- The third time was pregnancy with my third child having had two boys prior, both who were born prematurely. I was riddled with anxiety through my whole pregnancy, scared of going through the NICU stay, the health complications, the potential impacts of prematurity on my baby. I suffered through the whole pregnancy, and just like the other boys, my third was born early as feared. By this stage, I was in my 30s and I feel the anxiety was even worse. My midwife and specialist put me on anxiety pills for the first time. I feel they didn’t help and was worried about the impacts on my unborn child so I took myself off them.
- When my grandfather was dying in his last year, I couldn’t answer my phone. I had rang him almost every week for most of my adult life but when he was nearing the end, the fear of someone calling me to say he had passed away made me crazy. At my worst, I would cry if my phone rang. It impacted my work, my social life. I spent most of my time in fight or flight mode (at least a year). The anxiety harmed my relationship at home and with my children. The fear of grief at the time got so bad that at times I couldn’t speak at all. I started getting brain fog at work. I couldn't remember things that at work I had been doing and teaching for 15 years. My weight piled on. When my boss, who was really supportive, pulled me aside and gave me some feedback, that was when I went to the doctor and started back on medication. This time the medication saved me. I was unable to fight the anxiety off on my own.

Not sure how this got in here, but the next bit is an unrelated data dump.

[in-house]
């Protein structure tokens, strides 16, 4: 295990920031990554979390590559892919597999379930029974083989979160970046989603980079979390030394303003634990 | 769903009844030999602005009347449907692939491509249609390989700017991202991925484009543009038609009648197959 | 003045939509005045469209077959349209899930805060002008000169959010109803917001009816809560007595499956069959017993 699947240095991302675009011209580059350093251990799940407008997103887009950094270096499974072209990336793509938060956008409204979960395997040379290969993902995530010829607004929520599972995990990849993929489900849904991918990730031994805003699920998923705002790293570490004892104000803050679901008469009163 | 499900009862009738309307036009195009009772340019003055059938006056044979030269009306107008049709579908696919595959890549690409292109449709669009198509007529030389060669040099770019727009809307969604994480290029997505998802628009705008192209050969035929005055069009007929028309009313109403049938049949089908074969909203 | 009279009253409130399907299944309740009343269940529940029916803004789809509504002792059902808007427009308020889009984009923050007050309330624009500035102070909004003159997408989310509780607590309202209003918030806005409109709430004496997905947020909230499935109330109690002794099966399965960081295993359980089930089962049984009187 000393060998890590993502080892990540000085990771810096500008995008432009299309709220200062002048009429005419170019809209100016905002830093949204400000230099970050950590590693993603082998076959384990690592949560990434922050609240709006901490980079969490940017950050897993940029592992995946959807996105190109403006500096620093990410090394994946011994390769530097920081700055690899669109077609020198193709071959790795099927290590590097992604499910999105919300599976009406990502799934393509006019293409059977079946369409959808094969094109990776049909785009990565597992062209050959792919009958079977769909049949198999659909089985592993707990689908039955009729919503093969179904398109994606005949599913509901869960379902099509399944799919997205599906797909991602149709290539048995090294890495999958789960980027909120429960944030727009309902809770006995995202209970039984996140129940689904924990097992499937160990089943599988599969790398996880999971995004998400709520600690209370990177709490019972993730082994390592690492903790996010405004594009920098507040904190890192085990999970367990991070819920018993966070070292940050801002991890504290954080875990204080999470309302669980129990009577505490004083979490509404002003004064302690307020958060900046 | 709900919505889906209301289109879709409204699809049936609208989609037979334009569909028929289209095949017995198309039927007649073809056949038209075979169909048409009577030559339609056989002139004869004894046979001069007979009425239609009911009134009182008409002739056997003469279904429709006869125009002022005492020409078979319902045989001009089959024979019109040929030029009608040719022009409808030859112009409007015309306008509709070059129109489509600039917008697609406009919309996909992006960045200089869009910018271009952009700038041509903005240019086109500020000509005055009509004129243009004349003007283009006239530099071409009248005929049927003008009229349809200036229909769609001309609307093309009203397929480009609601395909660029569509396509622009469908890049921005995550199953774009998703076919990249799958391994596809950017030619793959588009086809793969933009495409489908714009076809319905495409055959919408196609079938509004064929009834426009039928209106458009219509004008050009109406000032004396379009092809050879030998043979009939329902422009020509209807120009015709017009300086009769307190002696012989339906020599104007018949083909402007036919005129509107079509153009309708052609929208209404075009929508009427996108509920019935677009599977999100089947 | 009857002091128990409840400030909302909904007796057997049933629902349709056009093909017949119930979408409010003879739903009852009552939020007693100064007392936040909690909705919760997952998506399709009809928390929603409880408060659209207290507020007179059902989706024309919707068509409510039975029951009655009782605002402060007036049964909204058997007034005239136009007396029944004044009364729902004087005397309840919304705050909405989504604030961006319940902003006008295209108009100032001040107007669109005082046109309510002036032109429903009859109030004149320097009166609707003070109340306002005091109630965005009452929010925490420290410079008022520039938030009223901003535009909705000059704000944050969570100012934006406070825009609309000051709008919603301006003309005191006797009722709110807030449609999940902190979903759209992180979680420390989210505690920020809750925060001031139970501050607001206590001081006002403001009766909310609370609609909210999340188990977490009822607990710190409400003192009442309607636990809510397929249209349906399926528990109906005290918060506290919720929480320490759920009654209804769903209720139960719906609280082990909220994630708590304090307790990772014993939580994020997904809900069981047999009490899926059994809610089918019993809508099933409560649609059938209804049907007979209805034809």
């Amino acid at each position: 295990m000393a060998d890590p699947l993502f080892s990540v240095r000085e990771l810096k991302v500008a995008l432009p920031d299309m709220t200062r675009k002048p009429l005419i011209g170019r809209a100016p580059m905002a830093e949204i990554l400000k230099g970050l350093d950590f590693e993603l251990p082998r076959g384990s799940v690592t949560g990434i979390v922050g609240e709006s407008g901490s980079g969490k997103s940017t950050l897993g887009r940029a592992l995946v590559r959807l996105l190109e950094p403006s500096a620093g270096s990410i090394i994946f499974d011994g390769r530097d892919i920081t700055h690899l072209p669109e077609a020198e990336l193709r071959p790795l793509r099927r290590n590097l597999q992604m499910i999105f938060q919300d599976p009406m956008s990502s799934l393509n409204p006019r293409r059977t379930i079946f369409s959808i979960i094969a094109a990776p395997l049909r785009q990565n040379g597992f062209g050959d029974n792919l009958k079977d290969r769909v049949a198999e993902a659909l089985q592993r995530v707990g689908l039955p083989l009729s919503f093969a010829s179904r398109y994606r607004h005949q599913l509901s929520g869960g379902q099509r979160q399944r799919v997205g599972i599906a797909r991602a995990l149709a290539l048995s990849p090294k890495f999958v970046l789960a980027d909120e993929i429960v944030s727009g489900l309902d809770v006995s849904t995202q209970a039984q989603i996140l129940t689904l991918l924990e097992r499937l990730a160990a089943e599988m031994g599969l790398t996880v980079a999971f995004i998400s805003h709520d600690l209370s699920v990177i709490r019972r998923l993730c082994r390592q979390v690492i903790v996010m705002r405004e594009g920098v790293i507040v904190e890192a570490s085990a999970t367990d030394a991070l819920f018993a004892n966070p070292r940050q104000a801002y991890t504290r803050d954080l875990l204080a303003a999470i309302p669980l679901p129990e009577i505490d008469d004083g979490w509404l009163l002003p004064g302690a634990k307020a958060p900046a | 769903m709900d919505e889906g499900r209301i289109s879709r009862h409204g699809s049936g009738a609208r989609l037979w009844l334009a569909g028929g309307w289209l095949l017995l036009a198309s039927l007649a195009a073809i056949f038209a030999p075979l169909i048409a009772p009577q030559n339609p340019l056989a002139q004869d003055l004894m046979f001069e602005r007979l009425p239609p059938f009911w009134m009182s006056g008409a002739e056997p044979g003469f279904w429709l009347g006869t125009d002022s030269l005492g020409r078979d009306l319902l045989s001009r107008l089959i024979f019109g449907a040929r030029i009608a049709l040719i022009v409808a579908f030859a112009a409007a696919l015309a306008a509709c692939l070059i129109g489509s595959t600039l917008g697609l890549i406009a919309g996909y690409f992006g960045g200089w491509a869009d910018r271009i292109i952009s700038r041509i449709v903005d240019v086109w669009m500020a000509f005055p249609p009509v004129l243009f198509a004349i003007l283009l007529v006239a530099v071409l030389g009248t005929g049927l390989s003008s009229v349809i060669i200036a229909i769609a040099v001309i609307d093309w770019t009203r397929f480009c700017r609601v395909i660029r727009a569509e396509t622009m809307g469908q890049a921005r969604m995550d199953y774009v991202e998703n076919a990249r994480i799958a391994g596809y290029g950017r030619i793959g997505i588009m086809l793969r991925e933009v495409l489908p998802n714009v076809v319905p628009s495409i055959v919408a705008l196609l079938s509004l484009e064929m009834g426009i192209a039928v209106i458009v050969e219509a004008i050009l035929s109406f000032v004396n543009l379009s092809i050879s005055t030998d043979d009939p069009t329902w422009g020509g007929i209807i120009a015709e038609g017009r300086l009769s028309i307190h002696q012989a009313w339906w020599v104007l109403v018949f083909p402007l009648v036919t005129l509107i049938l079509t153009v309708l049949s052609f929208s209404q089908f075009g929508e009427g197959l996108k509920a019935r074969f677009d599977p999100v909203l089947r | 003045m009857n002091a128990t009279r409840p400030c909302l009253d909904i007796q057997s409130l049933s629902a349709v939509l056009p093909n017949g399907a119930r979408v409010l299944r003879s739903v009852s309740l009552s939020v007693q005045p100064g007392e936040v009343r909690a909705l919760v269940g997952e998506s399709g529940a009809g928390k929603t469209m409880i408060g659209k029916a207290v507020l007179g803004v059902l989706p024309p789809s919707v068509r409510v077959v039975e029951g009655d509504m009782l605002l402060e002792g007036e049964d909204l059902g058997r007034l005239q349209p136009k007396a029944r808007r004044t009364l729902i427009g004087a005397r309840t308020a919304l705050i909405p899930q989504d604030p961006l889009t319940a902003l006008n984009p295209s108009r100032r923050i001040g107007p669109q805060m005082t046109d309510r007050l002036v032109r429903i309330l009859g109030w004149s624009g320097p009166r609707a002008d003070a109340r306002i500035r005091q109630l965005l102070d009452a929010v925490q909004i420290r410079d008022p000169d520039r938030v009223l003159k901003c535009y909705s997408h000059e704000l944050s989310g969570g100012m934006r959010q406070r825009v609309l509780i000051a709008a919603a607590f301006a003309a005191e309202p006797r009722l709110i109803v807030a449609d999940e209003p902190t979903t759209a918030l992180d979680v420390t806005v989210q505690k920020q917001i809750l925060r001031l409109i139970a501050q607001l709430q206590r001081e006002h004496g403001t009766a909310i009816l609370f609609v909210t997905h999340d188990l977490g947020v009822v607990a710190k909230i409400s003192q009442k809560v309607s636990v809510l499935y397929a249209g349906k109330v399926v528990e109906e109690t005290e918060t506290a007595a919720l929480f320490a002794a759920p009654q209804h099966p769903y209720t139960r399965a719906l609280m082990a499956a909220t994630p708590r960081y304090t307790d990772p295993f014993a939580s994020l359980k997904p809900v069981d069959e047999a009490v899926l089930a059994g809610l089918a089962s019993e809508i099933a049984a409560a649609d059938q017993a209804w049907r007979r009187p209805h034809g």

Can you tell us how you coped with these feelings?
When I had anxiety attacks, I didn’t turn to the medical professionals. I turned to my mum, my sister. People I know had been through it and survived. I don’t trust anyone when it comes to my mental state unless they have suffered with it themselves.
I see the difference working in mental health, the way kaimahi that have lived experiences share a deep understanding without spoken words versus people that have learnt the biological science of mental health via a text book.